Bifurcation Theory

Marty Golubitsky
Mathematical Biosciences Institute, The Ohio State University

Bifurcation Theory

This course will survey how context (distinguished parameter, symmetry, networks) changes the kinds of local bifurcations from an equilibrium that one can expect in systems of differential equations. Specific topics will include:

Singularity theory applied to steady-state bifurcations

  • determinacy

  • universal unfoldings

  • classification by (singularity theory) codimension

Liapunov-Schmidt reduction

  • Hopf bifurcation to periodic solutions

Codimension 1 and 2 dynamic mode interactions

Equivariant bifurcation theory (or symmetry-breaking)

  • elementary representation theory

  • equivariant branching lemma

  • equivariant Hopf theorem

  • spatio-temporal symmetries of periodic solutions

Bifurcations in networks (or synchrony-breaking)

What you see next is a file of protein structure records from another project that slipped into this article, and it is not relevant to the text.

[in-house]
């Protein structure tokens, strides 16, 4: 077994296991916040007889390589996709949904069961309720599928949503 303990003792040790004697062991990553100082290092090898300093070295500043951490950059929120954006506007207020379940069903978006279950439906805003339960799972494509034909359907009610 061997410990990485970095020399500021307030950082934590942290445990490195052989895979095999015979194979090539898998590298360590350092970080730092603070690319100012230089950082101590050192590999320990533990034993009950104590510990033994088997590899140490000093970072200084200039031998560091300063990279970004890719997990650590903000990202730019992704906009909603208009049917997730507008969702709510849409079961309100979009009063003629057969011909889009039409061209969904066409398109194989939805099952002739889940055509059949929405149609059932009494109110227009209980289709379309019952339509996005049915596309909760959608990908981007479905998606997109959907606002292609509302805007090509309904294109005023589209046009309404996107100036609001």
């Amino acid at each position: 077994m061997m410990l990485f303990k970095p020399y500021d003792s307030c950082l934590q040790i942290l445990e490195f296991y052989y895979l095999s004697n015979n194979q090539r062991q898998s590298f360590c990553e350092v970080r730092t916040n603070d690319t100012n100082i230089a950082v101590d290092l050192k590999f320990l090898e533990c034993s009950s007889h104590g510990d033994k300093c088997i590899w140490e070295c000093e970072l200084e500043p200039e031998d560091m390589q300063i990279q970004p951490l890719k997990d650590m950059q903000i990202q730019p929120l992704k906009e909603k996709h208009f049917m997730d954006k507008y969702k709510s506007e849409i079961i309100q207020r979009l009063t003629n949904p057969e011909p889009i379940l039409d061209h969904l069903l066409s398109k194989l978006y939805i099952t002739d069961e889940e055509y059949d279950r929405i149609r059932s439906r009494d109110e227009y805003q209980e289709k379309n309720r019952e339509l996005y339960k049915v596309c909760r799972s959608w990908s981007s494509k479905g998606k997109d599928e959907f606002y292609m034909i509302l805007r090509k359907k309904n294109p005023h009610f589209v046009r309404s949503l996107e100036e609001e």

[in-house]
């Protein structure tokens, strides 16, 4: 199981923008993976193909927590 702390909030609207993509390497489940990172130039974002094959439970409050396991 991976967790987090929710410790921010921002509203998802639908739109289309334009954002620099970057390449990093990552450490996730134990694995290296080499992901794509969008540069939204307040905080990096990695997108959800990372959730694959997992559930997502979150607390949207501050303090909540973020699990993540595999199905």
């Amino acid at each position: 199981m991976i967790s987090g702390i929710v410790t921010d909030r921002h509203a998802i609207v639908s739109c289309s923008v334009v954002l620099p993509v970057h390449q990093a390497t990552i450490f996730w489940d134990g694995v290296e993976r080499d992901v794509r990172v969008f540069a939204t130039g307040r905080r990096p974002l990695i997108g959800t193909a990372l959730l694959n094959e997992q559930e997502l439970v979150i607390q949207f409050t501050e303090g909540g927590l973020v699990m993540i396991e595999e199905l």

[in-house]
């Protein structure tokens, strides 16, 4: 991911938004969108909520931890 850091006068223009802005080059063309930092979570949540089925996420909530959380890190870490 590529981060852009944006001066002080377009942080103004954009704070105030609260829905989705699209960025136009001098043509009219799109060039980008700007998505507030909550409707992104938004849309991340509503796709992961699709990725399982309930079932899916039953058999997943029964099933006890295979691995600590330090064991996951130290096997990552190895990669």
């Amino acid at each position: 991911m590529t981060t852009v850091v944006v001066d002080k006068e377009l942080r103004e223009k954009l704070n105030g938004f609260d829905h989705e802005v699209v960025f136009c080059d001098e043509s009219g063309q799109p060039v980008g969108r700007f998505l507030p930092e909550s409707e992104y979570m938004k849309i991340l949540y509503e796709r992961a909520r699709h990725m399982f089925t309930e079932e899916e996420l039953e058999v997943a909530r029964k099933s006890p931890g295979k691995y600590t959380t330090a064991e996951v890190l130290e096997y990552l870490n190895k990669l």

• balanced colorings

  • quotient networks

  • feed forward networks

As much as possible, theory will be motivated by examples and applications. Detailed proofs can be found in several books and research papers including

  • M. Golubitsky, I.N. Stewart and D.G. Schaeffer. Singularities and Groups in Bifurcation Theory: Vols. I and II. Appl Math Sci 51 and 69, Springer-Verlag, New York, 1985 and 1988.

  • M. Golubitsky, I. Stewart, and A. Torok. Patterns of synchrony in coupled cell networks with multiple arrows. SIAM J. Appl. Dynam. Sys. 4 (1) (2005) 78-100.

  • J. Guckenheimer and P. Holmes. Nonlinear oscillations, dynamical systems, and bifurcations of vector fields. Appl Math Sci 42. Springer-Verlag, New York, 2nd edition, 1990.